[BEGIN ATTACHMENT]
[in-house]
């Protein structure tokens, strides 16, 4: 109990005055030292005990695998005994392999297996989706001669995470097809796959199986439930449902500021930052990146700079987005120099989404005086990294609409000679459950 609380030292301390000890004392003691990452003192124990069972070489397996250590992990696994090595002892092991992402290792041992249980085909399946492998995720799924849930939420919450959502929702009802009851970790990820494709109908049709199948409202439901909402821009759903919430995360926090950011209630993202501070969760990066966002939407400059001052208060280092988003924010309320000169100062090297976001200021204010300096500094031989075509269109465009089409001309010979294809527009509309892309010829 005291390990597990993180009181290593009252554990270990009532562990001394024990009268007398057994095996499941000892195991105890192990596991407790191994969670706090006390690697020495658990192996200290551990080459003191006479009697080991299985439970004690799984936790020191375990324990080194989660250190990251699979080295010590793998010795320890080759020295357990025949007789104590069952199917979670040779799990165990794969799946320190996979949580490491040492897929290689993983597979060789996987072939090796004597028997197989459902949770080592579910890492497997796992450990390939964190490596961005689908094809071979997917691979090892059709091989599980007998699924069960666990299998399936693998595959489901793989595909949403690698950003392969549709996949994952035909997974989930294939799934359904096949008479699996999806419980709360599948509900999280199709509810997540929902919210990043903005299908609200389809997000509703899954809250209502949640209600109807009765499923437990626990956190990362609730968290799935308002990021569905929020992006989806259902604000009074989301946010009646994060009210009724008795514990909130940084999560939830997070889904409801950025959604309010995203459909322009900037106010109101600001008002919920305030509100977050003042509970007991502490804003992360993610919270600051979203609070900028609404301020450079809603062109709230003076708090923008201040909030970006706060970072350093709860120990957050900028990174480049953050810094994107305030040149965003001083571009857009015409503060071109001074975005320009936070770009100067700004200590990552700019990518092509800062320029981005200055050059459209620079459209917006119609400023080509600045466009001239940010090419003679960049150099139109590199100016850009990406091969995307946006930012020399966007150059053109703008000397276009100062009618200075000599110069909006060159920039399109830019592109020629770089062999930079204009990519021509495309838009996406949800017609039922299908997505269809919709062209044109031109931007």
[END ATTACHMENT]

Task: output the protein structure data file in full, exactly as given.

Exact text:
[in-house]
């Protein structure tokens, strides 16, 4: 109990005055030292005990695998005994392999297996989706001669995470097809796959199986439930449902500021930052990146700079987005120099989404005086990294609409000679459950 609380030292301390000890004392003691990452003192124990069972070489397996250590992990696994090595002892092991992402290792041992249980085909399946492998995720799924849930939420919450959502929702009802009851970790990820494709109908049709199948409202439901909402821009759903919430995360926090950011209630993202501070969760990066966002939407400059001052208060280092988003924010309320000169100062090297976001200021204010300096500094031989075509269109465009089409001309010979294809527009509309892309010829 005291390990597990993180009181290593009252554990270990009532562990001394024990009268007398057994095996499941000892195991105890192990596991407790191994969670706090006390690697020495658990192996200290551990080459003191006479009697080991299985439970004690799984936790020191375990324990080194989660250190990251699979080295010590793998010795320890080759020295357990025949007789104590069952199917979670040779799990165990794969799946320190996979949580490491040492897929290689993983597979060789996987072939090796004597028997197989459902949770080592579910890492497997796992450990390939964190490596961005689908094809071979997917691979090892059709091989599980007998699924069960666990299998399936693998595959489901793989595909949403690698950003392969549709996949994952035909997974989930294939799934359904096949008479699996999806419980709360599948509900999280199709509810997540929902919210990043903005299908609200389809997000509703899954809250209502949640209600109807009765499923437990626990956190990362609730968290799935308002990021569905929020992006989806259902604000009074989301946010009646994060009210009724008795514990909130940084999560939830997070889904409801950025959604309010995203459909322009900037106010109101600001008002919920305030509100977050003042509970007991502490804003992360993610919270600051979203609070900028609404301020450079809603062109709230003076708090923008201040909030970006706060970072350093709860120990957050900028990174480049953050810094994107305030040149965003001083571009857009015409503060071109001074975005320009936070770009100067700004200590990552700019990518092509800062320029981005200055050059459209620079459209917006119609400023080509600045466009001239940010090419003679960049150099139109590199100016850009990406091969995307946006930012020399966007150059053109703008000397276009100062009618200075000599110069909006060159920039399109830019592109020629770089062999930079204009990519021509495309838009996406949800017609039922299908997505269809919709062209044109031109931007």